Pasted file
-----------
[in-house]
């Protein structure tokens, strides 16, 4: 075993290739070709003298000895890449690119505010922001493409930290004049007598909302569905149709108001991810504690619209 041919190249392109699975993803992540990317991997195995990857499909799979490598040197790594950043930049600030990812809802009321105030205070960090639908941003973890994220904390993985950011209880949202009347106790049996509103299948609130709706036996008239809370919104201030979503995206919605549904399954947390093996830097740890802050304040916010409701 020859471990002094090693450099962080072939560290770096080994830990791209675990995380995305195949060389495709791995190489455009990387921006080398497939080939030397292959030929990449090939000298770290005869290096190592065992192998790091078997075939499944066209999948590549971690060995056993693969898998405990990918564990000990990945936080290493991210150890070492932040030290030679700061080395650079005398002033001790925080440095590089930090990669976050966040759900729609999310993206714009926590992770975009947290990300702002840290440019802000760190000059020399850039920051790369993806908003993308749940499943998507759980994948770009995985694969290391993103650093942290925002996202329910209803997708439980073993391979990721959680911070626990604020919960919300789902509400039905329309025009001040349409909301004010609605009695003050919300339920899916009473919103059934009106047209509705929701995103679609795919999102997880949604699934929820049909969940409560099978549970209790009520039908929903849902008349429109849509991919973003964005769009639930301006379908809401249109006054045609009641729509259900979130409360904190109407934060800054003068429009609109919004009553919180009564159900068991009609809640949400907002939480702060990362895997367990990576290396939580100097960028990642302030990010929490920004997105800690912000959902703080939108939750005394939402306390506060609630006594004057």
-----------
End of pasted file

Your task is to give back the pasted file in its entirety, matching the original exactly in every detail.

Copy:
[in-house]
């Protein structure tokens, strides 16, 4: 075993290739070709003298000895890449690119505010922001493409930290004049007598909302569905149709108001991810504690619209 041919190249392109699975993803992540990317991997195995990857499909799979490598040197790594950043930049600030990812809802009321105030205070960090639908941003973890994220904390993985950011209880949202009347106790049996509103299948609130709706036996008239809370919104201030979503995206919605549904399954947390093996830097740890802050304040916010409701 020859471990002094090693450099962080072939560290770096080994830990791209675990995380995305195949060389495709791995190489455009990387921006080398497939080939030397292959030929990449090939000298770290005869290096190592065992192998790091078997075939499944066209999948590549971690060995056993693969898998405990990918564990000990990945936080290493991210150890070492932040030290030679700061080395650079005398002033001790925080440095590089930090990669976050966040759900729609999310993206714009926590992770975009947290990300702002840290440019802000760190000059020399850039920051790369993806908003993308749940499943998507759980994948770009995985694969290391993103650093942290925002996202329910209803997708439980073993391979990721959680911070626990604020919960919300789902509400039905329309025009001040349409909301004010609605009695003050919300339920899916009473919103059934009106047209509705929701995103679609795919999102997880949604699934929820049909969940409560099978549970209790009520039908929903849902008349429109849509991919973003964005769009639930301006379908809401249109006054045609009641729509259900979130409360904190109407934060800054003068429009609109919004009553919180009564159900068991009609809640949400907002939480702060990362895997367990990576290396939580100097960028990642302030990010929490920004997105800690912000959902703080939108939750005394939402306390506060609630006594004057």